The dollar gained ground against the yen on Tuesday after a roller-coaster 24 hours which traders say may just be a precursor to three weeks of risk-packed events for the $5 trillion a day currency market.
Widely expected to rise next year on Donald Trump's promised fiscal boost for the U.S. economy, the dollar has peaked and troughed since Thursday's Thanksgiving holiday with the dominant tone some profit-taking on gains since the Nov. 8 election.
But players are also concerned about holding the euro before Sunday's Italian referendum or the yen into Wednesday's meeting of OPEC producers, despite doubts over the chances of a deal to support oil prices that would boost riskier currencies like the Aussie and Canadian dollars. Oil prices were down almost 3% on Tuesday.
Added to that is the scale of the move in global bond prices this month, which means there may be significant moves over the next 24 hours to rebalance the values of bonds, equities and particular currencies in major houses' portfolios for month-end.
"A lot of these rotations are going to occur and you’d imagine dollar assets will be sold and yen assets will be bought," said Richard Benson, co-head of portfolio investment with currency fund Millennium Global in London.
"That will dominate tomorrow along with the nervousness around the OPEC meeting. In general, we are really loaded for the next three weeks."
The dollar index, which tracks the greenback against a basket of six major rivals, inched 0.2% higher as U.S. investors began to have an influence in midday trade in London. At 101.54, it was still half a point off a nearly 14-year peak of 102.050 but a full percentage point higher at 113.04 yen. It gained 0.3% against the euro to $1.0579.
Price action over the last day suggests those investors betting on a hit to the euro from Sunday's vote in Italy are doing so by buying options contracts that pay out if the currency moves below $1.05—cheaper in capital and risk terms than holding a cash position in the currency itself.
Worries about Italy's banking system have been mounting before the vote, which could unseat the government of Prime Minister Matteo Renzi and derail his plan to refloat the banks.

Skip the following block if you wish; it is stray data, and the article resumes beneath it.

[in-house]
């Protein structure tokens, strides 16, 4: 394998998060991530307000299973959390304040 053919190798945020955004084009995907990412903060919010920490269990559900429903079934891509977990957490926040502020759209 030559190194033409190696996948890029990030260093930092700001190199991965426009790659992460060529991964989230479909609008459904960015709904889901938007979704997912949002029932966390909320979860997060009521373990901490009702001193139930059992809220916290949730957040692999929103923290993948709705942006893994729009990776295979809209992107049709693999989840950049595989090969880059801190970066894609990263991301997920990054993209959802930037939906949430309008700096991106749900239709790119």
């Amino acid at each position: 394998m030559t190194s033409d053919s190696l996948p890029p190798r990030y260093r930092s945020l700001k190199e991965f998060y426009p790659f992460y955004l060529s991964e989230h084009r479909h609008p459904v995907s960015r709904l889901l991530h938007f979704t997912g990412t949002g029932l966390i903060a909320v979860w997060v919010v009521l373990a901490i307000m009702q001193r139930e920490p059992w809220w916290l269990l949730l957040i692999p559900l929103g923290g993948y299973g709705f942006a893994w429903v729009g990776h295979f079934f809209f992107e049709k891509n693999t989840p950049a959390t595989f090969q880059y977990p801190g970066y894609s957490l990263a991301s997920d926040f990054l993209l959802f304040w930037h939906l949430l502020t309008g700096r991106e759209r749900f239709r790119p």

However, complicated political scenarios may play out. Some wonder if Renzi's resignation will be accepted, others whether European authorities will step in quickly to ensure the banks are secure if he loses.
"The euro probably comes down a bit if he loses and last year's highs of $1.0458 are not far away," said Gavin Friend, a strategist at National Australia Bank in London.
"But we may also then see calmer heads that understand that it does not necessarily open the door to a Five Star government and a departure from the EU. The broader dollar rally also seems to have run out of a little bit of momentum. People are asking questions of Trump."
Italian lender Monte dei Paschi di Siena faces more than 8 billion euros of legal claims, and says its weakening liquidity and the potential for more bad-loan writedowns are among risks to its 5 billion-euro rescue plan.
Later on Tuesday, investors will look to data on U.S. third-quarter gross domestic product, consumer confidence and consumption for trading cues. They will be followed by the November employment report on Friday.
"We are sort of caught in a no-man's land at the moment," said Javier Corominas, an analyst with currency fund Record Currency Management in London.
"The critical dates are this Sunday, then the ECB meeting on the 8th. We are largely long dollar at the moment, through our momentum indicators. That is being offset by our medium-term value, which is not."